India has announced it will soon open its vaccination programme to every adult in response to soaring Covid-19 infections – a measure that could further strain supplies in parts of the world reliant on Indian-made vaccines for their own campaigns.
From 1 May, Indian states will be free to administer doses to anyone aged older than 18, the central government announced on Monday as part of a package of policies to tackle a second wave that has overwhelmed hospitals and led to oxygen shortages across the country.
Delhi’s government was one of several local administrations to announce new quarantine measures. The capital’s chief minister, Arvind Kejriwal, said Delhi was facing a “grim” situation and needed to lock down for at least six days from Monday evening.
The daily death toll in India has climbed to more than 1,500, the highest figure since the beginning of the pandemic. Some public health specialists have blamed the surge in infections on a highly infectious “double mutant” variant spreading in cities and villages that had relaxed social distancing after six months of falling caseloads.
India has tried to ramp up the speed of its national vaccination programme in response but is limited by how much its manufacturers can produce. Many vaccination centres have had to ration supplies even though the jab is currently only available to people older than 45.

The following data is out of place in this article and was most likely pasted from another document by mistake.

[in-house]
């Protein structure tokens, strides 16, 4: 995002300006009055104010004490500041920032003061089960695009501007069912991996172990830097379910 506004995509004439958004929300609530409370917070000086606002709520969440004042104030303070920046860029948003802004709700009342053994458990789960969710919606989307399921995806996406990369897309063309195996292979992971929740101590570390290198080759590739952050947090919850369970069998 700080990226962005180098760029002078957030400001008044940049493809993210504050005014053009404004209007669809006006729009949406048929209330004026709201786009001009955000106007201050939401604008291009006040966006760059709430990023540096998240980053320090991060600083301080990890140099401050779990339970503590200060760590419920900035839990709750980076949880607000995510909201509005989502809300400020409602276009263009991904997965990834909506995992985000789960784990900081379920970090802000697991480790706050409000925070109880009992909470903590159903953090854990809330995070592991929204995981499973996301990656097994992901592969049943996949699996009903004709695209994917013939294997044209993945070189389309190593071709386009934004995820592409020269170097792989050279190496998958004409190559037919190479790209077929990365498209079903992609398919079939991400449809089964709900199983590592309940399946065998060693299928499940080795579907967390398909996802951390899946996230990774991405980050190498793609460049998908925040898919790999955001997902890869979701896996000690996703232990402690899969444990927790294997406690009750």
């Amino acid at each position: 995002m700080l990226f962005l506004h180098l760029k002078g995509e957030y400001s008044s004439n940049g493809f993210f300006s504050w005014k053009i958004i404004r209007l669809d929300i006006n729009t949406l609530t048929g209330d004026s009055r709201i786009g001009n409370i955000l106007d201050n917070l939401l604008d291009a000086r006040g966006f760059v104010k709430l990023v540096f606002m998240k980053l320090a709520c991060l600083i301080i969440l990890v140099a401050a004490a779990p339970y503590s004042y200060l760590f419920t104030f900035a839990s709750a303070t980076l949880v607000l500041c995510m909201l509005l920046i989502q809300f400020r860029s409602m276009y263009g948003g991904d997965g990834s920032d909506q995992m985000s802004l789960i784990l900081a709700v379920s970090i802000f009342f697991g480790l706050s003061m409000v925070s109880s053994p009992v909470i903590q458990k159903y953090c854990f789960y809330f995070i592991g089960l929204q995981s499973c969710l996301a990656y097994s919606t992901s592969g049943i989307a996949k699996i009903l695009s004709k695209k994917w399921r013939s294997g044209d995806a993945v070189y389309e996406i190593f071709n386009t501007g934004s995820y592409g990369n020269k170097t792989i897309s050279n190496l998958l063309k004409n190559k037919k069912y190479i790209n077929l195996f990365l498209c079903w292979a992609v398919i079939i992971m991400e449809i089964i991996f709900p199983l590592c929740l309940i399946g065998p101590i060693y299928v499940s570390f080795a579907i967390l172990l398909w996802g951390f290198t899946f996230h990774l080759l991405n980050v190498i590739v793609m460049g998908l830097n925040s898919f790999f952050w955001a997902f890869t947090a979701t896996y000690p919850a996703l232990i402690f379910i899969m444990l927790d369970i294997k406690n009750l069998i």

The government said last week it had a stock of fewer than 27m doses, enough to last about nine days at the current rate of vaccination. Reuters reported on Sunday that the government was likely to agree to give a $30m grant to the Serum Institute of India, the world’s largest vaccine manufacturer, to boost its monthly production capacity to 100m, up from the 50-60m doses it has been producing to date.
Removing age restrictions opens up access to the vaccine to at least 400 million more people, which could mean the government allows Indian manufacturers to export fewer vaccines, including as part of the Covax initiative, a multilateral programme intended to help developing and middle-income countries.
India has already vastly scaled down the amount of vaccines it is shipping abroad, exporting only about 2m doses in past weeks, compared with 64m between January and March.
Shipments to developing countries through the Covax programme have continued but in lower numbers than was projected before the second wave.
The Serum Institute has said its manufacturing capacity is being constrained by a US export ban on raw material products it needs to produce more doses.
“Respected @POTUS, if we are to truly unite in beating this virus, on behalf of the vaccine industry outside the US, I humbly request you to lift the embargo of raw material exports out of the US so that vaccine production can ramp up,” Adar Poonawalla, the chief of the institute, tweeted on Friday. The White House has not responded.
The British prime minister, Boris Johnson, on Monday cancelled an upcoming state visit to Delhi, citing the scale of the outbreak in a statement released with the Indian government.